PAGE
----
Frequently Asked Questions on Financial Aid
I would like to know how colleges consider outside scholarships. I have been accepted under early decision and am currently applying for various other scholarships and grants. Just wondering if the money I get from outside will chip away my parents contribution, work study or the grant that the college is giving me. Thanks a lot.
You may not be thanking me after this answer. If you are awarded a $10,000 scholarship for an outside source for college, colleges treat that money just like you had saved it and had intended on using it for college. Your financial aid package is based on need, and if you have $10,000 from some other source, you’re not going to need it from the college.
You see, if it cost $20,000 a year to attend Blah University, your need may be assessed at $12,000 based on your complete financial picture. This doesn’t mean that the school is going to give you $12,000 in aid and you can add that to other sources you find. If you find other money, the school is going to reassess your need and make you a lower offer.
The good news is that outside scholarships may be considerably higher than what the school is offering. Just be smart about applying for scholarships. There are too many scams out there. When in doubt, discuss this matter with the financial aid office at the school. Once accepted, most schools would really like to make it possible for you to attend. It’s a business. Treat it like such.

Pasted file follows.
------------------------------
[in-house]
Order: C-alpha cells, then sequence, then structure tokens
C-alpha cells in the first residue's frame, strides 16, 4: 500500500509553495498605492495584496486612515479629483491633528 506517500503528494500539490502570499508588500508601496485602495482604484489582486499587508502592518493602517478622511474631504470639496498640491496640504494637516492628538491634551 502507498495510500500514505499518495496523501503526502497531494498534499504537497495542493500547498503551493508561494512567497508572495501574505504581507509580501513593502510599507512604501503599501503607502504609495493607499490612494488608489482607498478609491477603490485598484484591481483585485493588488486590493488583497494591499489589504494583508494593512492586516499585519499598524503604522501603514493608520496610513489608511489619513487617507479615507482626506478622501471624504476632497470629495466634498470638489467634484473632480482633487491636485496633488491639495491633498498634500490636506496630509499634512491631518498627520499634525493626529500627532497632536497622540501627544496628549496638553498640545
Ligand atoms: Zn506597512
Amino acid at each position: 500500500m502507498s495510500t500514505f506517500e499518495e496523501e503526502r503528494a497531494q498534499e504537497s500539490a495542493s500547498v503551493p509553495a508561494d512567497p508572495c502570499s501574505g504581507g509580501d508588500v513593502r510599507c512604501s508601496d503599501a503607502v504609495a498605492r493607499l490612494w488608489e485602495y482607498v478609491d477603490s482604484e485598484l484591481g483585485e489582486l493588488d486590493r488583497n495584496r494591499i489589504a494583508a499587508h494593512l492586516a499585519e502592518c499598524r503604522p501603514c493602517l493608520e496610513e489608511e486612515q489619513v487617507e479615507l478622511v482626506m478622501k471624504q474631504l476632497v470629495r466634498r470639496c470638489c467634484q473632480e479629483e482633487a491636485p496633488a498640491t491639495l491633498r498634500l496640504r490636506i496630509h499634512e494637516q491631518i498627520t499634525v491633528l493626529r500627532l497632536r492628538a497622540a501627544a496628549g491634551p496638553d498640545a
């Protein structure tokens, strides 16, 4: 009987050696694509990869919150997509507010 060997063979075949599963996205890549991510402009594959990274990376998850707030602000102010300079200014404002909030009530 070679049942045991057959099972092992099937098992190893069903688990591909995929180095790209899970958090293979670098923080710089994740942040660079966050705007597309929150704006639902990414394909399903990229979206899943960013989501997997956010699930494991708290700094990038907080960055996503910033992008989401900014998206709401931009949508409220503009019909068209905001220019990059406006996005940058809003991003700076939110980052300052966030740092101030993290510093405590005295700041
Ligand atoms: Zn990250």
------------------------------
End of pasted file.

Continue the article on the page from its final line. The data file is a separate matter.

I am an upcoming senior and am starting to receive applications for college. Some of the schools have an option to waive the application fee, which is sometimes as much as $100. If I am not approved, what will the school do with my application? Do they throw it out, send it back, or call me and let me know they need the money before they will even process it?
As you might expect, every school has a different policy regarding waiver of the application fee. Typically, to qualify, you need to submit some kind of proof of need, perhaps a letter from your high school. Your request will then be considered, and you will be notified as to whether it has been approved. Your application will most likely sit until the fee is received if you are not approved. However, I would encourage you to understand the specific policy of the schools to which you are applying, and if that information can’t be obtained through their application packets, you should contact each school directly for clarification.
When should a student begin sending in applications for scholarships. Should she wait until after being accepted somewhere, or should she begin beforehand?
Scholarships have different requirements. If it were a scholarship, for example, through your place of worship, the requirements would be quite different than if it were a scholarship offered at the college you hoped to attend. The best answer I can give is to get an application and follow the rules to the letter.